For us it is getting harder and harder to eat out and be satisfied with the amount of money we spend and the meal we eat. This is, in part, due to where we live and the dining options around us. We often end up feeling we could have had a really great bottle of wine and some incredible food at home for the price we pay for a glass of wine and a mediocre meal out. What we have come to realize, is that the truly great restaurants we have visited begin to stand out as memorable events both for the food and for the experience. One of those restaurants was Morimoto in Philadelphia, Pennsylvania.
We ate there before we had a food blog and while we were only about two years into our relationship. You know, that time when everything you do is still special and well thought out. At least it was for us as we lived eight hours apart and seeing each other was a bit of an effort. We had planned this incredible trip to Philadelphia mostly so that one of us could experience some American history and finally quiet down about the Red Coats. We wanted to eat somewhere fantastic and not run of the mill. From the minute we phoned to reserve a table until we left the restaurant this place was impeccable.
I think I’ve mentioned before that I have a severe shellfish allergy. Now you might wonder why we would even go to a Japanese restaurant with a shellfish allergy…and in most cases you would be right. Why risk it? When making the reservation we informed the host that one of us had an allergy to shellfish. When we arrived at the restaurant our server immediately made suggestions for dishes that would be able to be presented shellfish free. We did not need to remind anyone. They just knew. This was a while ago- maybe even five years ago- informing servers of food allergies was not so common then. We were impressed from the beginning.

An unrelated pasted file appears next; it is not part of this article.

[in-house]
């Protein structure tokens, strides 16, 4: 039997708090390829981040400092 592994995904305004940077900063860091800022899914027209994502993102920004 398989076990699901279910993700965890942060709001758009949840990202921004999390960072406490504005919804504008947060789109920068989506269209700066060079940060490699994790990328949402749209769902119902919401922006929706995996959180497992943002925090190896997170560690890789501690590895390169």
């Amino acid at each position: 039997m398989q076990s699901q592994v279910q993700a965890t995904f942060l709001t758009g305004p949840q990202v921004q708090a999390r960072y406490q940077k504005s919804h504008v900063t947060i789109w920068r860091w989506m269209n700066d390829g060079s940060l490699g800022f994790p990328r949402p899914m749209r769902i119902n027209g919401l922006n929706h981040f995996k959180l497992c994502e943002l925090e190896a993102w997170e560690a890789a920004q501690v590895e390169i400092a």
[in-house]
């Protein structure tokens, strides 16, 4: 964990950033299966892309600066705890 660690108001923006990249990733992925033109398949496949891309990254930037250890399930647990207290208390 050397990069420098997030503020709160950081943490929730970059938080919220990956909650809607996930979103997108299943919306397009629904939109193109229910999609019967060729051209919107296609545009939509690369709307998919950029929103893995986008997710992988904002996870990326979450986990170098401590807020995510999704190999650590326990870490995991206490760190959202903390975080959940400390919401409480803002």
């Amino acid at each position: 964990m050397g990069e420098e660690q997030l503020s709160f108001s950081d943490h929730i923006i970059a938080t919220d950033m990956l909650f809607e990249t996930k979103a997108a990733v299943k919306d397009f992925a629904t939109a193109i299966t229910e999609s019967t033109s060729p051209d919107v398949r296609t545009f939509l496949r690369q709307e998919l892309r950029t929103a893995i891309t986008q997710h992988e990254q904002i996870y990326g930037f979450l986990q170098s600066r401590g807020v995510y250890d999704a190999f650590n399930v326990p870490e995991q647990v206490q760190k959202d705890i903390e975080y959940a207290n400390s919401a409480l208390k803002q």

The restaurant was stunning- modern and sleek. The lighting subtly changed throughout the meal so that you would be sitting in green light and then realize it was purple. It made the entire experience quite visual, which we loved.
Even now, five years later, we still think of it as one of our favorite dining experiences. We loved eating there and we love using our Morimoto, The New Art of Japanese Cooking cookbook at home. Tonight we wanted a sauce to accompany our simple steak. This recipe for garlic-soy jus is from that book.
6 garlic cloves, chopped
3 tablespoons chopped, peeled, fresh ginger
2 tablespoons sugar
1/2 cup veal reduction
1/2 cup soy sauce
1/2 cup mirin
2 teaspoons sesame oil
1 small onion, peeled
The garlic and ginger were placed on our cutting board and chopped together until they were minced.
They were sprinkled with 1 1/2 teaspoons of sugar and then chopped and smeared with the flat side of the knife until they formed a paste at which point we transferred them to a bowl.
The recipe called for veal reduction, but as we were making this last minute all we had in our freezer was beef stock or duck stock. We opted for the beef stock and so heated it and then added the soy sauce, mirin, sesame oil, reaming sugar and paste and stirred to dissolve the sugar. The onion was then grated into the hot liquid.
This sauce stood for an hour to allow the flavors to blend. The book states that it can sit in the fridge for a week (covered) but should be reheated before using. We opted to strain our sauce (as we were attempting to get our kids to eat it and didn’t know how they would feel about the texture) before spooning it over the steak. It made quite a lot and we were certain that we would either store or freeze the rest. The truth is it was so bloody good that once we finished dinner we all (kids included) just sat around and dipped the freshly baked (and warm) sourdough bread in what was left. Shamelessly.
If you are looking for a way to change up your steak this is highly recommended. The flavors are incredible.